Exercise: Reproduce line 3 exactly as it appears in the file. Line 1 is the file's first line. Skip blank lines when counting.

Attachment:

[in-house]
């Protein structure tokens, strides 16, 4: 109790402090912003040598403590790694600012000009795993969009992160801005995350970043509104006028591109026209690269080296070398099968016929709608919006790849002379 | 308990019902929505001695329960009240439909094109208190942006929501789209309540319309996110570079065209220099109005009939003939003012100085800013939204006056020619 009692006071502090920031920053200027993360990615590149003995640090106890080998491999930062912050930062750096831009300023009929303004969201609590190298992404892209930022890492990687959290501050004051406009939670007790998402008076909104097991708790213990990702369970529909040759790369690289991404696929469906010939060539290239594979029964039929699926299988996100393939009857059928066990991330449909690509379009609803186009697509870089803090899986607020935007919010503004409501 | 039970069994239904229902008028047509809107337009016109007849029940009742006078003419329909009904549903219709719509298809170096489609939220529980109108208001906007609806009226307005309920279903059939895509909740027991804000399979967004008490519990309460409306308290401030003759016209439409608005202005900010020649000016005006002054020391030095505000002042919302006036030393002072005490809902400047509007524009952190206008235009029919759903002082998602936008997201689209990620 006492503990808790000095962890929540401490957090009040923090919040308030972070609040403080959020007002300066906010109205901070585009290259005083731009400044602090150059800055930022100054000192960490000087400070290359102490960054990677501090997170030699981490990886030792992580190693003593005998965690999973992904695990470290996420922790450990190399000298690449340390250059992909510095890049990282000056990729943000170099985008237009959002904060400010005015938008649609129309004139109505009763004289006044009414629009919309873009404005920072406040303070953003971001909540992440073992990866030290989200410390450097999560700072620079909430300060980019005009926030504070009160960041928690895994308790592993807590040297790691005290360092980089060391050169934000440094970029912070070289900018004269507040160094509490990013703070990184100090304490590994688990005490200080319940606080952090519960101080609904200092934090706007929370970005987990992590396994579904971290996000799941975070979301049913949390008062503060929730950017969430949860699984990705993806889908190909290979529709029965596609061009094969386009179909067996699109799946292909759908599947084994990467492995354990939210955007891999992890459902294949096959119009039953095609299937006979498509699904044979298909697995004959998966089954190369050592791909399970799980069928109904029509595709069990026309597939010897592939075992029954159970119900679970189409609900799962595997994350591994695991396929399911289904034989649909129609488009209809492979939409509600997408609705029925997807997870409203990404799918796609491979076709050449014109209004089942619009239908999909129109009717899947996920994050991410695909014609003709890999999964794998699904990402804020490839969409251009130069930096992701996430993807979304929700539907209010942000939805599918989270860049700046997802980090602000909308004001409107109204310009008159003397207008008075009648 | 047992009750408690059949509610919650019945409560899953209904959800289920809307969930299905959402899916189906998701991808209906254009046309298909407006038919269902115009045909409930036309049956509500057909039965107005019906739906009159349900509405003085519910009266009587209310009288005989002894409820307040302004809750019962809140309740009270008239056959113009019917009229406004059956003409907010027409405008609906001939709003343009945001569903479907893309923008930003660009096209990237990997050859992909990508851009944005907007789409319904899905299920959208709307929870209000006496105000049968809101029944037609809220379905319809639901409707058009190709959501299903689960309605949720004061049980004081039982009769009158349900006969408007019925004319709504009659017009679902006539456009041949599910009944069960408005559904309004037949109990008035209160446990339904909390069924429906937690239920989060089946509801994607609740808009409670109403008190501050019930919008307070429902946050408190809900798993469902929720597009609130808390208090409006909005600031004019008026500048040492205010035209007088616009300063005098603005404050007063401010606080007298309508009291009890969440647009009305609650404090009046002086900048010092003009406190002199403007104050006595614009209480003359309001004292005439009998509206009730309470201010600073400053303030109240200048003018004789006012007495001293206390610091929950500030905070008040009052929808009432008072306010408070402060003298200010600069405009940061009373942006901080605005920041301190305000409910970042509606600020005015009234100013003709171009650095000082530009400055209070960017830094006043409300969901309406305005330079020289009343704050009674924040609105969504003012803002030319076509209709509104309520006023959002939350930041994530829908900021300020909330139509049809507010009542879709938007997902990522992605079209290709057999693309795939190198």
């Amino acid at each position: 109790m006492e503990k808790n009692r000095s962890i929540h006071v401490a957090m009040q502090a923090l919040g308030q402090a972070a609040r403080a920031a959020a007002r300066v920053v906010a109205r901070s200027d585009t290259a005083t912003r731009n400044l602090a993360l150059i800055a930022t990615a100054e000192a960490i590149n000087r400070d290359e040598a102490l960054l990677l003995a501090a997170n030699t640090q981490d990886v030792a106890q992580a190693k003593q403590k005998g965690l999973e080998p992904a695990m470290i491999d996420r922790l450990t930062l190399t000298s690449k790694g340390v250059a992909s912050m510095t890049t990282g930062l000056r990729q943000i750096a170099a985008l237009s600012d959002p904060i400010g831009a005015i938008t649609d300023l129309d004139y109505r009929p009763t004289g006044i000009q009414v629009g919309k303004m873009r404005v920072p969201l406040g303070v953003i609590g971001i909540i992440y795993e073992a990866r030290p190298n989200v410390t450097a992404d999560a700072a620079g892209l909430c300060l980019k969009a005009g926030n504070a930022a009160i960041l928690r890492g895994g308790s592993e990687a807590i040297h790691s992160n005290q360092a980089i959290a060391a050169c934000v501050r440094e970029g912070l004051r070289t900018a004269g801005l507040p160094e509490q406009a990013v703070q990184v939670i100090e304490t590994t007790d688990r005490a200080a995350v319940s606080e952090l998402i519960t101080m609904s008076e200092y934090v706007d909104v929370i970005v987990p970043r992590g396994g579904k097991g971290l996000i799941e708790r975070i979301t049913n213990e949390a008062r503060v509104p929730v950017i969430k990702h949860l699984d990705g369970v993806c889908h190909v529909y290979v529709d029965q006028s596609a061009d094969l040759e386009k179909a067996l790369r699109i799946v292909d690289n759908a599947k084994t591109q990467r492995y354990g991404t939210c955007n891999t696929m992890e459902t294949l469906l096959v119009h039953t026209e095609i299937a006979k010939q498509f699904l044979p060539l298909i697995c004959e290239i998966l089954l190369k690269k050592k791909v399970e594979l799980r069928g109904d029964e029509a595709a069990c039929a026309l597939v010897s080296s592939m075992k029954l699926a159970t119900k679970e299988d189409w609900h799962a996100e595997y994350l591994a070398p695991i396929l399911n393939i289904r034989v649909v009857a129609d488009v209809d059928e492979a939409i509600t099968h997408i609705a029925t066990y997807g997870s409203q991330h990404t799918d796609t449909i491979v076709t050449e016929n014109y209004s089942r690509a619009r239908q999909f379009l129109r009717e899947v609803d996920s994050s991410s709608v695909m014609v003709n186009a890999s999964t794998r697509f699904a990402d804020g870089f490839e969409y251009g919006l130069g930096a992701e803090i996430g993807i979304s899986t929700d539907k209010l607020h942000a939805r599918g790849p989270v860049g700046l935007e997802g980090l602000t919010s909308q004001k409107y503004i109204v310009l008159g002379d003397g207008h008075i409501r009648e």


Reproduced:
């Amino acid at each position: 109790m006492e503990k808790n009692r000095s962890i929540h006071v401490a957090m009040q502090a923090l919040g308030q402090a972070a609040r403080a920031a959020a007002r300066v920053v906010a109205r901070s200027d585009t290259a005083t912003r731009n400044l602090a993360l150059i800055a930022t990615a100054e000192a960490i590149n000087r400070d290359e040598a102490l960054l990677l003995a501090a997170n030699t640090q981490d990886v030792a106890q992580a190693k003593q403590k005998g965690l999973e080998p992904a695990m470290i491999d996420r922790l450990t930062l190399t000298s690449k790694g340390v250059a992909s912050m510095t890049t990282g930062l000056r990729q943000i750096a170099a985008l237009s600012d959002p904060i400010g831009a005015i938008t649609d300023l129309d004139y109505r009929p009763t004289g006044i000009q009414v629009g919309k303004m873009r404005v920072p969201l406040g303070v953003i609590g971001i909540i992440y795993e073992a990866r030290p190298n989200v410390t450097a992404d999560a700072a620079g892209l909430c300060l980019k969009a005009g926030n504070a930022a009160i960041l928690r890492g895994g308790s592993e990687a807590i040297h790691s992160n005290q360092a980089i959290a060391a050169c934000v501050r440094e970029g912070l004051r070289t900018a004269g801005l507040p160094e509490q406009a990013v703070q990184v939670i100090e304490t590994t007790d688990r005490a200080a995350v319940s606080e952090l998402i519960t101080m609904s008076e200092y934090v706007d909104v929370i970005v987990p970043r992590g396994g579904k097991g971290l996000i799941e708790r975070i979301t049913n213990e949390a008062r503060v509104p929730v950017i969430k990702h949860l699984d990705g369970v993806c889908h190909v529909y290979v529709d029965q006028s596609a061009d094969l040759e386009k179909a067996l790369r699109i799946v292909d690289n759908a599947k084994t591109q990467r492995y354990g991404t939210c955007n891999t696929m992890e459902t294949l469906l096959v119009h039953t026209e095609i299937a006979k010939q498509f699904l044979p060539l298909i697995c004959e290239i998966l089954l190369k690269k050592k791909v399970e594979l799980r069928g109904d029964e029509a595709a069990c039929a026309l597939v010897s080296s592939m075992k029954l699926a159970t119900k679970e299988d189409w609900h799962a996100e595997y994350l591994a070398p695991i396929l399911n393939i289904r034989v649909v009857a129609d488009v209809d059928e492979a939409i509600t099968h997408i609705a029925t066990y997807g997870s409203q991330h990404t799918d796609t449909i491979v076709t050449e016929n014109y209004s089942r690509a619009r239908q999909f379009l129109r009717e899947v609803d996920s994050s991410s709608v695909m014609v003709n186009a890999s999964t794998r697509f699904a990402d804020g870089f490839e969409y251009g919006l130069g930096a992701e803090i996430g993807i979304s899986t929700d539907k209010l607020h942000a939805r599918g790849p989270v860049g700046l935007e997802g980090l602000t919010s909308q004001k409107y503004i109204v310009l008159g002379d003397g207008h008075i409501r009648e």